Die kalte Sonne website posted an article yesterday about a Skeptical Science video folly.
Climate activist group close to IPCC removes video: The science on which it was based, from Stefan Rahmstorf, is no longer the scientific consensus
By Fritz Vahrenholt and Sebastian Lüning (translated/edited by P Gosselin)
For years Skeptical Science has been actively defending the climate catastrophe model scenarios of the IPCC. The name of the website was purposely selected to mislead, as it is not skeptical of the climate catastrophe, like the name implies. Rather it is more skeptical of climate skeptics (“Getting skeptical about global warming skepticism”). At the website, a group of activists discusses the more common climate-skeptical points and attempts to refute them scientifically, which more often than not fails. A look at the discussion there reveals shocking results. For example, an incomplete temperature chart was used as the basis of discussion for showing the climatic impacts of the sun. The temperature plateau of the last 15 years was mysteriously missing.
On 10 January 2013, a new 2-minute video was featured at Skeptical Science, which used the argumentation of Stefan Rahmstorf (Foster & Rahmstorf 2011) to show that the stop in temperature rise of the last years was indeed in agreement with the current IPCC models. So all was well at the IPCC. However, all that changed. A wave of new publications has shown a significantly reduced CO2 climate sensitivity and a stronger influence by ocean cycles. Moreover, scientists dismantled the methodical approach used in the video, and thus the one used by Foster & Rahmstorf (2011). Then about a month later on 21 February 2013, Skeptical Science pulled the emergency brake by taking down the video altogether. When you call up the video at YouTube, there’s nothing to see. At the Skeptical Science site the following message is found:
Update 21/02/2013: Troy Masters is doing some interesting analysis on the methods employed here and by Foster and Rahmstorf. On the basis of his results and my latest analysis I now think that the uncertainties presented here are significantly underestimated, and that the attribution of short term temperature trends is far from settled. There remains a lot of interesting work to be done on this subject.”
On 21 May 2013 Skeptical Science then published an even more detailed error discussion at its site. These efforts are openly welcome, and do help re-establish some confidence in climate science. However the broad rejection of the Foster & Rahmstorf approach by the IPCC colleagues does not come as a surprise. Already on February 4, Die kalte Sonne blog contributor Frank Bosse did a comprehensive error analysis of the dubious Rahmstorf paper. In his blog article “How much man-made influence is there in climate change?” Bosse criticized, writing:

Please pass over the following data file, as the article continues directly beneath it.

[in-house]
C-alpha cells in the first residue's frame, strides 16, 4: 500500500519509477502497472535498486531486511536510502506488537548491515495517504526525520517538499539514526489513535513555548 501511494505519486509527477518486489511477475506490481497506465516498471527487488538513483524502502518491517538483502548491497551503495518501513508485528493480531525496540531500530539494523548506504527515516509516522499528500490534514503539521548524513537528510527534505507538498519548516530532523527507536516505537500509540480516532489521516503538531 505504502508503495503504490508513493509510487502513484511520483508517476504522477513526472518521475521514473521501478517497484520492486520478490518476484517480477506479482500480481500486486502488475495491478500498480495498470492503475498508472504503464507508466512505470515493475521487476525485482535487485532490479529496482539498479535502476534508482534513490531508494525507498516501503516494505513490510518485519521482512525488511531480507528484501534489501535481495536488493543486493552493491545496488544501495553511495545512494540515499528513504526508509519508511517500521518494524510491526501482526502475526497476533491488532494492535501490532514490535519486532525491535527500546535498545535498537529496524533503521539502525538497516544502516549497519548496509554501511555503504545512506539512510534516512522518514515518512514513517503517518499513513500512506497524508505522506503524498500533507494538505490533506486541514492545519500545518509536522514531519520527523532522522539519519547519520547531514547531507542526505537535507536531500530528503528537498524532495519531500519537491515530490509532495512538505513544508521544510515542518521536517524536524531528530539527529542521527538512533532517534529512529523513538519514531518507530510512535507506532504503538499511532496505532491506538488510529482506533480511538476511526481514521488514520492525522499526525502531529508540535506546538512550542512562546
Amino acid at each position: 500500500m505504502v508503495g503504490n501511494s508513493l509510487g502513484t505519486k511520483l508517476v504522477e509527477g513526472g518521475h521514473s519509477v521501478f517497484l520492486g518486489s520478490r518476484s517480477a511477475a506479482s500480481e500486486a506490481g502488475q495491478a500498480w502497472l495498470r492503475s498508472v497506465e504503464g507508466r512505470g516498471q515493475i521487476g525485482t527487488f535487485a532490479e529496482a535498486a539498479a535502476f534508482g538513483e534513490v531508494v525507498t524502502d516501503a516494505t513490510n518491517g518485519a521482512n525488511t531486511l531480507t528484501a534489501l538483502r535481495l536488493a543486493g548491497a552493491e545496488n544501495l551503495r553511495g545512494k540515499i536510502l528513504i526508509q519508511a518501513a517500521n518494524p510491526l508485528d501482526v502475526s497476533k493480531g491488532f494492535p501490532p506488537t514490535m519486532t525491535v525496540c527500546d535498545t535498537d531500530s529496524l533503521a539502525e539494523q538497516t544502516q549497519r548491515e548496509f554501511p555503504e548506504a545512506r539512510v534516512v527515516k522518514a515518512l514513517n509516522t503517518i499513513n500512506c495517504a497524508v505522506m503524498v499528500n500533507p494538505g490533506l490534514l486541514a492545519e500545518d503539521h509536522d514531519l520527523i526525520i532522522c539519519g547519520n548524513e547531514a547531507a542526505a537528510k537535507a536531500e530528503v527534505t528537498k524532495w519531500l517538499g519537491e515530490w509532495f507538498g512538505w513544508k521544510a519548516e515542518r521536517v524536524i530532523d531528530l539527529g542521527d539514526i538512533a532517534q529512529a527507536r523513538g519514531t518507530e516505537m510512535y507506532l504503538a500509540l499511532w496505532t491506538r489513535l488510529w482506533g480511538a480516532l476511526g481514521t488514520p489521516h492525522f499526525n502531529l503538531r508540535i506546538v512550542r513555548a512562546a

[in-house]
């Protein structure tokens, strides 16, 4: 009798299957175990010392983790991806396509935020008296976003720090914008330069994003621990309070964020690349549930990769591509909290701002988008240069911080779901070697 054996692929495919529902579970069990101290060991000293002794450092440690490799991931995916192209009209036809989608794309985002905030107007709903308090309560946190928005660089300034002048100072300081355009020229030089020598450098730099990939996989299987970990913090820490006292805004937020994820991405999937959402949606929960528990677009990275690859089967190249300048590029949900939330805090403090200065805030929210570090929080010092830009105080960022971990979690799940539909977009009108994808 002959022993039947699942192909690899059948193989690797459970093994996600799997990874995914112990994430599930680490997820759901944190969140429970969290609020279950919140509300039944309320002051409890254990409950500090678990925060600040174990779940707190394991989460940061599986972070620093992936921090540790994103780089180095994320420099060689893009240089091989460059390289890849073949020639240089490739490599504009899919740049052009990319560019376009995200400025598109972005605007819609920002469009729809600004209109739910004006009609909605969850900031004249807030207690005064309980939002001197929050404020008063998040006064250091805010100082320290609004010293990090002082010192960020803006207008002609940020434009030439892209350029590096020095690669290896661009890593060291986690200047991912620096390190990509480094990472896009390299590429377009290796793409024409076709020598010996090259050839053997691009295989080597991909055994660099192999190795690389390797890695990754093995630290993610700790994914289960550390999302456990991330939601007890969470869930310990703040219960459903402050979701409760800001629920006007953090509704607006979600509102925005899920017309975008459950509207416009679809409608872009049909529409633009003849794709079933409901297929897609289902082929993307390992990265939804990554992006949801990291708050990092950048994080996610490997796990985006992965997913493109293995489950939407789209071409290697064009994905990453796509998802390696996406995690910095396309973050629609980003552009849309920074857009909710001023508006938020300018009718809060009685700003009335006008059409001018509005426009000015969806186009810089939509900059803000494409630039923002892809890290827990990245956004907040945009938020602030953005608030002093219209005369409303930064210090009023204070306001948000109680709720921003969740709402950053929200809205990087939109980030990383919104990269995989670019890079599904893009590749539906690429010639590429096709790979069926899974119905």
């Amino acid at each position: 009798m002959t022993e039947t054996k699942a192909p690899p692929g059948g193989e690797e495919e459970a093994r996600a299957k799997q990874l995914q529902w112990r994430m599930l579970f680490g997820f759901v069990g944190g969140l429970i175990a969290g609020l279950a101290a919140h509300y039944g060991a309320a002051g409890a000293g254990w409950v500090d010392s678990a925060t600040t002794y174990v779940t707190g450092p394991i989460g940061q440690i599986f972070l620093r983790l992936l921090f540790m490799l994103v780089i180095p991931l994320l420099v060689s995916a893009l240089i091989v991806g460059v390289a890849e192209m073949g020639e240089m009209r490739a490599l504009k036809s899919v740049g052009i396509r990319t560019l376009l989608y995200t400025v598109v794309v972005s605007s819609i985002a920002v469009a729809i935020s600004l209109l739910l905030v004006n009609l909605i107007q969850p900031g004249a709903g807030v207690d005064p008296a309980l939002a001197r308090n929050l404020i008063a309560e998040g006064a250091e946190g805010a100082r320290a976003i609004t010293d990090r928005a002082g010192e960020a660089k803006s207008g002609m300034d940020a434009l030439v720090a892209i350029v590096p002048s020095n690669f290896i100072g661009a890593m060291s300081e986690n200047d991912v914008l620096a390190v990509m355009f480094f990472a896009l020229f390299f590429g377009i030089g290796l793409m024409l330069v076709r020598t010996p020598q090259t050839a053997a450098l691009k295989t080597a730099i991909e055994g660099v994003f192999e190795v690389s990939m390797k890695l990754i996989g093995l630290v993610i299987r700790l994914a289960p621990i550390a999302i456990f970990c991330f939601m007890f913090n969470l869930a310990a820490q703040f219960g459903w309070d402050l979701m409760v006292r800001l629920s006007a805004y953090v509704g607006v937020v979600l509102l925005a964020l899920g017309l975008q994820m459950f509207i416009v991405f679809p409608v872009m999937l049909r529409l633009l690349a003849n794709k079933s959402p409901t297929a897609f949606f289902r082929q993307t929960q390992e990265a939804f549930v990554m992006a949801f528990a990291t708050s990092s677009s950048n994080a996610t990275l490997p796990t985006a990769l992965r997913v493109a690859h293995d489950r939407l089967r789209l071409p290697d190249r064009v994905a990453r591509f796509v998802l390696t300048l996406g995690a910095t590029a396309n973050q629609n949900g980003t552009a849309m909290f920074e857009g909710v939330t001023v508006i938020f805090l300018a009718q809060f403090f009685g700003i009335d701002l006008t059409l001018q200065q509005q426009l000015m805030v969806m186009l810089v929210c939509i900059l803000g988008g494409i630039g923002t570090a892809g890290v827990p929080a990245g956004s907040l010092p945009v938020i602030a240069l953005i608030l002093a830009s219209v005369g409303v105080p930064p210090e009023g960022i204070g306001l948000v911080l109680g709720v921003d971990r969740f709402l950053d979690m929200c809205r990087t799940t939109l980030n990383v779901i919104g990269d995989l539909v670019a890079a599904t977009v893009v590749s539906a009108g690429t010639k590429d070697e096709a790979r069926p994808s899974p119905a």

We remove what we know very well and conclude from it: Whatever is left, must be anthropogenic. In the end that’s how you could describe the approach used by F/R 2011. This indeed may be a good strategy to use on TV quiz shows (the process of elimination) and may function reasonably well because there is only a very limited number of possible answers. However in science there’s always something new that gets found. One example is the effect of black carbon, or soot. It has been assigned a warming effect that is approximately 2/3 the effect of the IPCC-assumed CO2 warming effect (see our article ‘Soot is a much greater climate killer than previously thought. Must the CO2 effect now be scaled back?‘). The space that is left for CO2 in the overall equation is becoming increasingly smaller. Who knows what we will soon know with greater certainty and what we will be able to remove from the overall equation. Research on solar impacts on our climate is now proceeding at full speed and goes beyond the total solar irradiance (TSI). See our article ‘New US National Research Council Report on the Climate Effect of the Sun‘).”
At his KlimaLounge blog Ramstorf has been silent about the video folly. No comment. The large June 2013 flood seems to be taking most of his media attention.
With all the folly surrounding the video, it’s understandable that readers would want to view it as the latest sorrowful example in the recent science story. Although the original video has been removed by Skeptical Science and is no longer available to the public, some other dedicated climate catastrophe warrior has the video in his Youtube film repertoire. It’ll be interesting to see for how much longer (PS: you may want to save a copy – quickly!):
One question still remains open: Why didn’t Rahmstorf’s science-colleagues even lift a finger when the Foster & Rahmstorf 2011 paper appeared? Did it really have to take 2 years to discover that the simplistic methodical approach was incomplete? Other than scientific reasons, could other reasons be involved here?